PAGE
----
The title "corporate lender" has begun to disappear from the commercial banking nomenclature in favor of the term "relationship manager."
The relationship manager has significantly broader responsibility than finding, underwriting, and monitoring loans. Ideally, he or she is a coordinator of the sales process who evaluates customer needs, matches them with the bank's products and services, identifies the most likely selling opportunities, and brings in product specialists as needed.
Unfortunately, this is largely a fantasy. It is still a distant goal many banks have for relationship managers. Scratch the typical relationship manager and what you find underneath is a traditional lender. The relationship manager may sell cash management and other deposit services, but it is rare to see the sale of products from other groups in the organization.
We estimate that among their best small and middle-market customers, banks capture only a 5% to 10% "wallet share" of financial services business. For example, no more that 60% of small-business owners who maintain a commercial deposit account have their personal account at the same bank.
The gap between the intent of the relationship manager's job and its reality needs to be addressed quickly and decisively. Among the reasons: Many companies view lending as a commodity and not the basis for differentiating one bank from another. But to achieve growth targets, banks must emphasize wallet share over market share in many markets.
Few senior managers would argue against the importance of building customer relationships. Yet few banks are on the right path. There are four major reasons:
*Wrong messages. In a recent speech at a Robert Morris Associates conference, Norwest Bank regional banking executive Scott Kisting underscored the importance of communicating effectively with staff about noncredit products. He said banks need to "celebrate" these sales to the same extent they congratulate bankers for new loans.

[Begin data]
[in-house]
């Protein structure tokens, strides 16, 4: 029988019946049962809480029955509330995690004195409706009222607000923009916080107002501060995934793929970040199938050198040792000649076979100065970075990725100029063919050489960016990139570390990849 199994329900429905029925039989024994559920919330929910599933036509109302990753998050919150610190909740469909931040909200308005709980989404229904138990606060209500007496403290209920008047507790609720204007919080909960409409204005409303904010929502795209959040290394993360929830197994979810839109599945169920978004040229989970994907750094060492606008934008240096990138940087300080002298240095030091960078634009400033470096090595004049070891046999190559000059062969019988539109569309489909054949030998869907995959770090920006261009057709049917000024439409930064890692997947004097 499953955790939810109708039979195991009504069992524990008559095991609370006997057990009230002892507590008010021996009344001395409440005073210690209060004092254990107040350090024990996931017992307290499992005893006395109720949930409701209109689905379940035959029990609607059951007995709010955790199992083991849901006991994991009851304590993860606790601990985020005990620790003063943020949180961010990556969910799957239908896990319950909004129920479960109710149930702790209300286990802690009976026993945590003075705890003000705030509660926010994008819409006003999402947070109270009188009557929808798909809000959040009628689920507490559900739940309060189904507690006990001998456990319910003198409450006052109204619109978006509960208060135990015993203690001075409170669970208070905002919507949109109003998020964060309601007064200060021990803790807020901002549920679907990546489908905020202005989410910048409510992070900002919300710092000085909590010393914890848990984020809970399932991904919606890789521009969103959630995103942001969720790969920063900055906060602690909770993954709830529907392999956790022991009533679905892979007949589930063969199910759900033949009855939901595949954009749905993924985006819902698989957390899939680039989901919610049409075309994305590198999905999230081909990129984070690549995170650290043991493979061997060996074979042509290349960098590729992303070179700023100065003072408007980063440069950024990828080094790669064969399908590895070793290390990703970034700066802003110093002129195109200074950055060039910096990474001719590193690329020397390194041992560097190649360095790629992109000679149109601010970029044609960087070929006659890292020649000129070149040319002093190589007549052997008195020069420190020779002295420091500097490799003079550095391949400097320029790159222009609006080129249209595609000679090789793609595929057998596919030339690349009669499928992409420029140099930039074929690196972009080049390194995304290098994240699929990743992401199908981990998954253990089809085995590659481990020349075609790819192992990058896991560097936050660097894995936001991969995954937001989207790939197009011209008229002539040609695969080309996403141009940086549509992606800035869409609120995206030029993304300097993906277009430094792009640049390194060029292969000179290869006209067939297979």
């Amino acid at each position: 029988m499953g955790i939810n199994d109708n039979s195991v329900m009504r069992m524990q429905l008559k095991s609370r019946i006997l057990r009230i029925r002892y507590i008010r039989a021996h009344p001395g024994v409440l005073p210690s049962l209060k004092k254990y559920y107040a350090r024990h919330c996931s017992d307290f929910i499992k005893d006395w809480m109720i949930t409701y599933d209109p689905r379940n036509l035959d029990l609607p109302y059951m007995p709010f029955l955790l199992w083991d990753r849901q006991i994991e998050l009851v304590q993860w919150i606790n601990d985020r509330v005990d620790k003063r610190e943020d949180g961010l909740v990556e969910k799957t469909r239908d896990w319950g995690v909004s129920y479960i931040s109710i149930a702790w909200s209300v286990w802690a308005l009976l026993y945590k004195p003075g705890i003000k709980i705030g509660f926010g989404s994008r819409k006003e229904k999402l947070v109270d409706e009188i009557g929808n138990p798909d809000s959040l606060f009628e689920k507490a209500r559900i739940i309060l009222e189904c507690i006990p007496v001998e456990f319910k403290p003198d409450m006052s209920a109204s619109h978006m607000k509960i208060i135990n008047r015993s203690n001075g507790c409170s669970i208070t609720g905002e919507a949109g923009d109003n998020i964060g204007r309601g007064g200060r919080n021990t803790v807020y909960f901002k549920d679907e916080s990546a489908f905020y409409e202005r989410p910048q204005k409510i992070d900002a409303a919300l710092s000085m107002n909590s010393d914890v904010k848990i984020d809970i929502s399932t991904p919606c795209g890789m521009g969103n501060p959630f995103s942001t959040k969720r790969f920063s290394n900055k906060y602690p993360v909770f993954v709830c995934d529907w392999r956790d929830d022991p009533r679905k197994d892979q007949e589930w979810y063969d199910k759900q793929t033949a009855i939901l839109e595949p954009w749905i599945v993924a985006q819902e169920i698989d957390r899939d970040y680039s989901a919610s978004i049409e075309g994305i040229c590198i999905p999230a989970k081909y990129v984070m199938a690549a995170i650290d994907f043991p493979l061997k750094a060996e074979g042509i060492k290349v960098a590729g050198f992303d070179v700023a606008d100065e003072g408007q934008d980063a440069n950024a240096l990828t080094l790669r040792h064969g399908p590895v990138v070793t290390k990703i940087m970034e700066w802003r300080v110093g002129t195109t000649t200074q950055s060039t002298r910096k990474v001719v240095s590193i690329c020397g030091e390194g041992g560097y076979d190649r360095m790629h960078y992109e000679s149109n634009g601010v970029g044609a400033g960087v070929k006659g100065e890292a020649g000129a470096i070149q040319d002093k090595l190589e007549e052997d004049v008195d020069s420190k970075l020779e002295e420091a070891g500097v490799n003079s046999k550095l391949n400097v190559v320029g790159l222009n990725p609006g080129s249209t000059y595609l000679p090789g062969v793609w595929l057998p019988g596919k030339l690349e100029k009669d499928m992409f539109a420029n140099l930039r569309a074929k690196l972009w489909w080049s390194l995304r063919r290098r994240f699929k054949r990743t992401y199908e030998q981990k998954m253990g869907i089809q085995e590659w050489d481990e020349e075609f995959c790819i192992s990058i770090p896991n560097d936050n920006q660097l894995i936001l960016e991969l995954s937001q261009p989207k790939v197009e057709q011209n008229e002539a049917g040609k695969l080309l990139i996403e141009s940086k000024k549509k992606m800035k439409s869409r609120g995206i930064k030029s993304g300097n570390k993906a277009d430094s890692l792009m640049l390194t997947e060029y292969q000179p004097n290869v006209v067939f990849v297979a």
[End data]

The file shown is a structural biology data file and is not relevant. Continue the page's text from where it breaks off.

*Wrong or meaningless measurements. A banker at a well-respected regional company told a story that is all too typical: He and his boss would agree on annual goals for credit and noncredit product sales, but during the year performance is never measured against those goals. And 12 months later, a new set of goals is agreed on, with the manager believing that he is fulfilling his supervisory role.
*Wrong products. Banks have not challenged themselves enough in evaluating noncredit offerings from the customer's perspective. Are their proprietary 401(k) investment options really as good as those offered by nonbank competitors? Have cash management or custody products been leapfrogged by others? Too many product developers are playing a game of wishful thinking when it comes to product assessment.
*Wrong people. Even after reengineering and downsizing, many banks remain dominated by traditional "good old boys," not aggressive and sophisticated financial consultants and salespeople. Upgrading relationship manager staffing, either by improved training or replacing personnel, remains critical to meeting market demands and exploiting opportunities.
Ironically, within the small-business segment it is a nonbank that best emphasizes the capturing of entire relationships. Merrill Lynch & Co. focuses on meeting customer needs as opposed to a product demand, and its people are rewarded for cutting across the organization to meet those needs, whether personal, commercial and credit, investment, or risk-control related. Through superior customer service, they are also skimming the cream off the market.
Bank managements must get beyond their delusions about relationship managers by giving them a clear focus and setting priorities. In the near term, a small centralized marketing unit can provide the expertise that individual relationship managers may not possess. Management must rethink, reduce, and in certain instances eliminate the relationship manager's responsibility for maintenance, monitoring, and underwriting.
Performance goals must be viewed as commitments. A higher level of incentive compensation will widen the gap between the total compensation of excellent and merely adequate performers. The alternative is to risk becoming a provider of commodities and increasingly irrelevant to the customer.
Mr. Wendel is president of Financial Institutions Consulting, New York.